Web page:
Some of those images took me back to websites with information about how the girls prepared, how they dressed, the order of events, and even how to curtsy. I saved those images on one of my boards and referred back to it when I wrote that scene. Here’s a link to my Pinterest boards for some more ideas on how to use it for research.

Traveling to the location where your novel is set is a great experience, but when that’s not possible we are blessed to live in an age when tons of information is available online. So I hope you’ll try some of these tools as you delve into the research for your next novel!

The Governess of Highland Hall

Missionary Julia Foster loves working alongside her parents, ministering and caring for young girls in India. But when the family must return to England due to illness, she readily accepts the burden for her parents’ financial support. Taking on a job at Highland Hall as governess, she quickly finds that teaching her four privileged, ill-mannered charges at a grand estate is more challenging than expected, and she isn’t sure what to make of the preoccupied master, Sir William Ramsey.

Widowed and left to care for his town young children and his deceased cousin’s two teenage girls, William is consumed with saving the estate from financial ruin The last thing he needs is the distraction of a kindhearted-yet-determined governess who seems to be quietly transforming his household with her persuasive personality, vibrant prayer life, and strong faith.

While both are tending past wounds and guarding fragile secrets, Julia and William are determined to do what it takes to save their families—common ground that proves fertile for unexpected feelings. But will William choose Julia’s steadfast heart over the wealth and power he needs to secure Highland Hall’s future?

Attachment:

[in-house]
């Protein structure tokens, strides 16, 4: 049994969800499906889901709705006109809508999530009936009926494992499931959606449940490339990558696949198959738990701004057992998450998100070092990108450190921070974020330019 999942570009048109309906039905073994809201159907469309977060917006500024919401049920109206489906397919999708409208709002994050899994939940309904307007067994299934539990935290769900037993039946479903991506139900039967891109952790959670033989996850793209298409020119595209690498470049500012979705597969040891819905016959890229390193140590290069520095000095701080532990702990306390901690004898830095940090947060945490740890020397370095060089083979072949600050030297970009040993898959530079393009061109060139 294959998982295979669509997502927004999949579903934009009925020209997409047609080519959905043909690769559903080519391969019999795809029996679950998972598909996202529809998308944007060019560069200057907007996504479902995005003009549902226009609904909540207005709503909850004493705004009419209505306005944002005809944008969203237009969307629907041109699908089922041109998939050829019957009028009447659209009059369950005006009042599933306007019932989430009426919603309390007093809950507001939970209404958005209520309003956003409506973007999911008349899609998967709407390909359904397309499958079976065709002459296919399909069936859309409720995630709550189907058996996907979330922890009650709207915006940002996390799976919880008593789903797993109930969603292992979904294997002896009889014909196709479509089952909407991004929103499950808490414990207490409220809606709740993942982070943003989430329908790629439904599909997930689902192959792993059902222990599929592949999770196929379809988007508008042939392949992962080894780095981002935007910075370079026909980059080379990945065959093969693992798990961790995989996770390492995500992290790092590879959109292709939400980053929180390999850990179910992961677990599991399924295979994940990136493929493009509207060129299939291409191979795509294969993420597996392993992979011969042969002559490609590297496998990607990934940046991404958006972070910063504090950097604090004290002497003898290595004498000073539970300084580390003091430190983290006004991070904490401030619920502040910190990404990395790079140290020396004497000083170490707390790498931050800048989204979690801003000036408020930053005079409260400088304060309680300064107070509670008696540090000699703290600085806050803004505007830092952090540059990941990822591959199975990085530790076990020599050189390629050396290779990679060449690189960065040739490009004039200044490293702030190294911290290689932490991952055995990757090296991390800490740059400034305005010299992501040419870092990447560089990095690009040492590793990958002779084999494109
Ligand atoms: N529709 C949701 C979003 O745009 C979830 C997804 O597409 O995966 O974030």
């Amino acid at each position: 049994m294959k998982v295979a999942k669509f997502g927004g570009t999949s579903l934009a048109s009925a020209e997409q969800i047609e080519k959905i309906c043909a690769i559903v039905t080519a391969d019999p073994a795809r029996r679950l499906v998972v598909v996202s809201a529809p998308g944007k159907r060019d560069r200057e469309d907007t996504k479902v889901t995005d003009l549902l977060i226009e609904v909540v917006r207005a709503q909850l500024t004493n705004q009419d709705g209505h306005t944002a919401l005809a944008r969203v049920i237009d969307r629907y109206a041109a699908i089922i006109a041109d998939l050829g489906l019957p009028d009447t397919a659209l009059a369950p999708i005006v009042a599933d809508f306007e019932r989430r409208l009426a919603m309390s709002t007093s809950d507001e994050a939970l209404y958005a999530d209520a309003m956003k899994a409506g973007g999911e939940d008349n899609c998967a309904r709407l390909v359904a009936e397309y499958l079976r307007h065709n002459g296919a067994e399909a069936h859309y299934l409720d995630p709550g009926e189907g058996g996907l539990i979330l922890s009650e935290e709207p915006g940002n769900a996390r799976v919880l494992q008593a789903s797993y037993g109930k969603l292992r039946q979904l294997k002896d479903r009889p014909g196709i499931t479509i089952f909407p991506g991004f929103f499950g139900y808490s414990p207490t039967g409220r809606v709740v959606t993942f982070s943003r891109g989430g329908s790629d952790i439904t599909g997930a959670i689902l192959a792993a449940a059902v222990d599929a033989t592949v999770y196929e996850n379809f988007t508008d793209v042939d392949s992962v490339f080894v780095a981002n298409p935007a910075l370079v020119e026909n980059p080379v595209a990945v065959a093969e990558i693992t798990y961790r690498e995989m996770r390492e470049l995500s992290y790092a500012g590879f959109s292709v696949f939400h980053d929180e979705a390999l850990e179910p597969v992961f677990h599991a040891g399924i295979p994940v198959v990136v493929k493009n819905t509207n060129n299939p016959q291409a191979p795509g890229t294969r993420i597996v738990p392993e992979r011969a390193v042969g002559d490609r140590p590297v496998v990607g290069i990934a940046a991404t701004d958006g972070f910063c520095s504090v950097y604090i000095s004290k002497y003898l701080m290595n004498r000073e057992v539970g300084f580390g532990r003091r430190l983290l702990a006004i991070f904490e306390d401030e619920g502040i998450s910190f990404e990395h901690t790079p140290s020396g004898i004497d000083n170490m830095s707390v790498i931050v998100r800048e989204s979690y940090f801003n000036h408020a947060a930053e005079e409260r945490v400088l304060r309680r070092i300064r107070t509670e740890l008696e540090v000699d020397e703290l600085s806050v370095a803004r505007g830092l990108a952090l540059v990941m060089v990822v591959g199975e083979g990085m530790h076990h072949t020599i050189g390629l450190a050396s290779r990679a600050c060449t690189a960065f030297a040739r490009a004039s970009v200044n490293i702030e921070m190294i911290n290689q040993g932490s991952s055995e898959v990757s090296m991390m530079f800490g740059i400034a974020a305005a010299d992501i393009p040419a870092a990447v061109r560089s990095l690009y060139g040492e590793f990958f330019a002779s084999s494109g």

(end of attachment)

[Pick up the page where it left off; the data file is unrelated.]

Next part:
“Everything about this book breathes upstairs-downstairs, and I was swept away into the world of Highland Hall—the language, the customs, the clothes, the drama, the romance, oh, the romance! Absolutely charming. . .” ~ Susan May Warren, RITA and Christy Award winner and best-selling novelist of Duchess.


  1. One of my main characters is from New Zealand, and my husband has already said he has no idea when/if we'll ever be able to travel there (much to my deep disappointment). So I spend a lot of time on Flickr snagging photos of the area I'm most interested in. I also LOVE Google Maps Street View ... you can literally drive down the streets of the places you're interested in (well, in many cases). For cultural research in modern times, local online newpapers are great (hello New Zealand Herald!). So, while it is still my ultimate dream to go to New Zealand someday, for now I'm able to richly fill out my Kiwi MC's cultural identity and all the info about the town he came from (fictional, but based loosely on a real town), the places he loved to hang out, etc. Gotta love the Internet!

  2. Hi Stacy, Google Street Maps is a great idea! I've used that a couple times, but not for writing yet. I will have to try that out. Thanks for sharing!

  3. Great ideas, Carrie. I watched a Netflix documentary on 1924 Olympic medalist Eric Liddell and it inspired my current hero. I will use that tip again.

  4. Great tips! I'm writing historical fiction so I'd love to travel back 200 years... obviously not possible! I'd also like to visit all the places my heroine did (my story is based on a real person) but she was very widely traveled and trying to retrace her routes (even today, with cars and planes) would take me a lot of time and money! So I'm relying on stuff like this. Great tips! Thanks. :)

  5. Hi Bonnie, thanks for stopping by! Two hundred years is a big jump back in time. Glad you've found some good ways to research for your novel.

  6. Hi Zoe, documentaries are great for research! I've always admired Eric Liddell since I saw Chariots of Fire. I'm sure the documentary was even more helpful.